You might be surprised to learn that there are plenty of medications to treat Alzheimer’s. The FDA has approved five of them.
They are Aricept (donepezil), Razadyne (galantamine), Namenda (memantine), Exelon (rivastigmine), and Namzaric (donepezil and memantine).
The reason you probably haven’t heard of them is that they don’t work very well. These drugs do nothing to stop the underlying disease—or even slow it down. All they do is mask the symptoms. And for many patients, they don’t even do that.
One study found that donepezil actually accelerates cognitive decline in some patients.
What’s more, these medications often come with side effects that include diarrhea, nausea, fatigue, and insomnia.
Dr. Dale Bredesen is a professor of medical pharmacology at UCLA and author of the best-selling book The End of Alzheimer’s. Dr. Bredesen believes he knows why these drugs are ineffective.
It’s because Alzheimer’s attacks the brain on multiple fronts. But medications may fight the disease on just one of them.
He says a brain with Alzheimer’s is like a leaky roof.
“Imagine having a roof with 36 holes in it, and your drug patched one hole very well,” Dr. Bredesen said. “The drug may have worked. A single ‘hole’ may have been fixed. But you still have 35 other leaks, and so the underlying process may not be affected much.”
That’s why Dr. Bredesen believes the best treatment approach is multifaceted. The brain has many parts and functions. Dr. Bredesen believes the more of them you strengthen, the better chance you have against Alzheimer’s.
“We think addressing multiple targets within the molecular network may be additive, or even synergistic,” he said.
The Holistic Approach to Fighting Alzheimer’s
Dr. Bredesen has successfully treated Alzheimer’s patients using a holistic approach. His diet, exercise, supplement, and sleep recommendations not only improve your brain, they can help your overall health.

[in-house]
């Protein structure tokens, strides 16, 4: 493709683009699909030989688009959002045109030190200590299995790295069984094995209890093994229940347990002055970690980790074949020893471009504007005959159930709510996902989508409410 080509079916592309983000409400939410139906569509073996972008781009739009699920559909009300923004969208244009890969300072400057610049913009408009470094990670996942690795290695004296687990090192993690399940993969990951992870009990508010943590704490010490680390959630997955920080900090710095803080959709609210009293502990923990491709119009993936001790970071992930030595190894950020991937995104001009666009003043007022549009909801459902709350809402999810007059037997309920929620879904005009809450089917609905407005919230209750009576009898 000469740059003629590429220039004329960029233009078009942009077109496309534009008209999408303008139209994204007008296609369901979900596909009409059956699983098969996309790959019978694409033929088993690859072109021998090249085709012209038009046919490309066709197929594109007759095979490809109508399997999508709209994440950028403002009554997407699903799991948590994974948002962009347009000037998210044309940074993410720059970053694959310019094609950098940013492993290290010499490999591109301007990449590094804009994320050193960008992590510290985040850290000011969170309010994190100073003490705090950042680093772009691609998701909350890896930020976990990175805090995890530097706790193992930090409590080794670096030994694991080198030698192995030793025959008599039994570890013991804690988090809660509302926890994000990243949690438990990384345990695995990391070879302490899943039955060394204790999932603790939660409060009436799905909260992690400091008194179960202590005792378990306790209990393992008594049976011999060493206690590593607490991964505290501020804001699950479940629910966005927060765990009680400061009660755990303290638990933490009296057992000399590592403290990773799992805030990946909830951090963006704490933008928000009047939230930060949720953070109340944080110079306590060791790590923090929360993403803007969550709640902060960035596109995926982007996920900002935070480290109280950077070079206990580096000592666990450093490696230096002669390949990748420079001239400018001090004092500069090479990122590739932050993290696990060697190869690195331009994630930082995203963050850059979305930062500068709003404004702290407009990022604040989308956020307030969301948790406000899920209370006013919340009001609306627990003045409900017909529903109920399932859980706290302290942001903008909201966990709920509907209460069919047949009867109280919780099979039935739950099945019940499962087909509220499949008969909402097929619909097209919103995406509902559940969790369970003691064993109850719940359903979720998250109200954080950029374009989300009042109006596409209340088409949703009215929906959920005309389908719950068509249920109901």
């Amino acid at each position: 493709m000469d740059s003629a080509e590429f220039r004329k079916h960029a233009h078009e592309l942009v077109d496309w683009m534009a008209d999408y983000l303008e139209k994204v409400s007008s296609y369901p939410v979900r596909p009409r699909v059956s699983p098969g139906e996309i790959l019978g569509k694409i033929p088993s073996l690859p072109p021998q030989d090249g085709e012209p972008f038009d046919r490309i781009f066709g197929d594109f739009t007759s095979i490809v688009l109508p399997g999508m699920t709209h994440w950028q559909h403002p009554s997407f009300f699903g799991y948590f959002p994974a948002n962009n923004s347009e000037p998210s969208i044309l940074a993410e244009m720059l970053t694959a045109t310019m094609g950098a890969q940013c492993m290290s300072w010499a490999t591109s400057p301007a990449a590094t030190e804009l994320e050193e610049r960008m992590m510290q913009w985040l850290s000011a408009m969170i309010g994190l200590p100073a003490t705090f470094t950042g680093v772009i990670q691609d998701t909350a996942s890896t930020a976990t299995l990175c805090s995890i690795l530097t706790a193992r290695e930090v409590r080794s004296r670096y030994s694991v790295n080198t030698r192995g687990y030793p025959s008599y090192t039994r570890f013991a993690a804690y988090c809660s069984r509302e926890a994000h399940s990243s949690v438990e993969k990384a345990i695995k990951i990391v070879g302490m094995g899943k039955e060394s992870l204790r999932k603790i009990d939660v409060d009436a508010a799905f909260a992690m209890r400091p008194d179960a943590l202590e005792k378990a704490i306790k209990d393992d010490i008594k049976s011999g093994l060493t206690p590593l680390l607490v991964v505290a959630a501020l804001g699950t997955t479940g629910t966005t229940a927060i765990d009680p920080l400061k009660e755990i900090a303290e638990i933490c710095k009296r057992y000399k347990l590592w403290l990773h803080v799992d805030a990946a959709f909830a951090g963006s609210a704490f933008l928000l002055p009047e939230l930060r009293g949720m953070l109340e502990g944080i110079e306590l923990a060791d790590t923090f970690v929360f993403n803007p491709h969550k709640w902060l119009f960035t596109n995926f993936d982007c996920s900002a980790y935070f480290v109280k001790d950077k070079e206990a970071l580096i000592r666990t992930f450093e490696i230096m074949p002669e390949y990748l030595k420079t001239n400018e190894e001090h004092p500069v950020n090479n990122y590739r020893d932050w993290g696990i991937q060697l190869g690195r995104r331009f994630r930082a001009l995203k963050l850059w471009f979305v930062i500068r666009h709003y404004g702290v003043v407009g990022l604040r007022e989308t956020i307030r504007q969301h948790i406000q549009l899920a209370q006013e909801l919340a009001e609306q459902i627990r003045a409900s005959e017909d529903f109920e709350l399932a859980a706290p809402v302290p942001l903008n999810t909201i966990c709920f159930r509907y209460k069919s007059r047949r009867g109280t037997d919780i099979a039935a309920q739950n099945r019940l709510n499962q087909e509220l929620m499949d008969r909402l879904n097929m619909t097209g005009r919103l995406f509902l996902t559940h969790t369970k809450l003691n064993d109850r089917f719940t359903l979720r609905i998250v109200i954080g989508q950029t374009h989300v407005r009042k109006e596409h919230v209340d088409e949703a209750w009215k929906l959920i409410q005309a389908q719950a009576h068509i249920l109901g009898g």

“It is noteworthy that the major side effects of this therapeutic system are improved health and improved body mass index, a stark contrast to the side effects of many drugs,” he said.
In his lab, Dr. Bredesen personalizes his protocol to each patient. To find out more, go to his website HERE. Below are eight brain-protection strategies based on his program:
1.) Optimize your diet: Start by cutting out sugar. This is the most important dietary step you can take to help your brain. Stay away from syrups and foods with added sugars, such as juices.
Avoid grains, pasta, potatoes, and all processed foods.
Eat more healthy fats. These include avocados, extra-virgin olive oil, raw nuts, coconut oil, pastured eggs, wild-caught fish, and grass-fed meat. Cut out corn, canola, sunflower, and soybean oils.
2.) Reduce stress: Cortisol, a hormone released when you’re under stress, can reduce the size of the hippocampus. Stress reduction can mean different things for different people. Simply put, you want to remove things from your life that increase your stress and add things that make you calm.
For some people, this means reducing work hours, avoiding conflict with others, doing yoga, meditation, praying, doing deep breathing, or taking time to sit alone and listen to music.
3.) Optimize sleep: Get at least seven—preferably eight—hours of sleep a night.